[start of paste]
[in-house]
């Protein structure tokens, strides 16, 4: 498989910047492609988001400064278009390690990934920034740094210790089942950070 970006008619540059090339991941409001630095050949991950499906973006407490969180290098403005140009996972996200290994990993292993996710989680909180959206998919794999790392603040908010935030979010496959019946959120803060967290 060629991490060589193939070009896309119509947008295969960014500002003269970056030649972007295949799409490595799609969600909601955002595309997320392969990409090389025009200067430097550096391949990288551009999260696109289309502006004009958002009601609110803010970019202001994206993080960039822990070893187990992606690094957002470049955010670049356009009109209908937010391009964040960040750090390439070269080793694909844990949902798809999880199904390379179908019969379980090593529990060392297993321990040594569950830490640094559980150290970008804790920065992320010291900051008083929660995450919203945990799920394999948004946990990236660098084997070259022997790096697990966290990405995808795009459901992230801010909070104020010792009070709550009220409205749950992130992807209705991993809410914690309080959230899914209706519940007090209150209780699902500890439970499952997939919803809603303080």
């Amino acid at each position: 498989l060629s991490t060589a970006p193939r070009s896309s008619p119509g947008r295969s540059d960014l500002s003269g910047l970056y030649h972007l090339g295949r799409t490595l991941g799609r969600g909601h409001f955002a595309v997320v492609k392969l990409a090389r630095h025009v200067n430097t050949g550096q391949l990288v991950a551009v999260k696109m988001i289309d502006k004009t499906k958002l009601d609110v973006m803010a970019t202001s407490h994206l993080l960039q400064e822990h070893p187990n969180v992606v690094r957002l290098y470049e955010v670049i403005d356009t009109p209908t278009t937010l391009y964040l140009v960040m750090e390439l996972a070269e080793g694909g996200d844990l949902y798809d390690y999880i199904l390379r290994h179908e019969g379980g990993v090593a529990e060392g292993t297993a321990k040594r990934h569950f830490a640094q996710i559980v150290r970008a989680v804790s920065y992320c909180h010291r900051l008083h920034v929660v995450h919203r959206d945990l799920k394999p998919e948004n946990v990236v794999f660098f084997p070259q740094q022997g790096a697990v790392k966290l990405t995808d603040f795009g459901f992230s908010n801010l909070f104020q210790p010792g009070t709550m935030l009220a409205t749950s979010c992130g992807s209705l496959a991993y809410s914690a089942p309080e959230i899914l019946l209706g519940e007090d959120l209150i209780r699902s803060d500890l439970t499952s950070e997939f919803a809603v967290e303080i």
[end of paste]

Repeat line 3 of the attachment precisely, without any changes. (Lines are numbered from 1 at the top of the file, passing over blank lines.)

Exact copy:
């Amino acid at each position: 498989l060629s991490t060589a970006p193939r070009s896309s008619p119509g947008r295969s540059d960014l500002s003269g910047l970056y030649h972007l090339g295949r799409t490595l991941g799609r969600g909601h409001f955002a595309v997320v492609k392969l990409a090389r630095h025009v200067n430097t050949g550096q391949l990288v991950a551009v999260k696109m988001i289309d502006k004009t499906k958002l009601d609110v973006m803010a970019t202001s407490h994206l993080l960039q400064e822990h070893p187990n969180v992606v690094r957002l290098y470049e955010v670049i403005d356009t009109p209908t278009t937010l391009y964040l140009v960040m750090e390439l996972a070269e080793g694909g996200d844990l949902y798809d390690y999880i199904l390379r290994h179908e019969g379980g990993v090593a529990e060392g292993t297993a321990k040594r990934h569950f830490a640094q996710i559980v150290r970008a989680v804790s920065y992320c909180h010291r900051l008083h920034v929660v995450h919203r959206d945990l799920k394999p998919e948004n946990v990236v794999f660098f084997p070259q740094q022997g790096a697990v790392k966290l990405t995808d603040f795009g459901f992230s908010n801010l909070f104020q210790p010792g009070t709550m935030l009220a409205t749950s979010c992130g992807s209705l496959a991993y809410s914690a089942p309080e959230i899914l019946l209706g519940e007090d959120l209150i209780r699902s803060d500890l439970t499952s950070e997939f919803a809603v967290e303080i």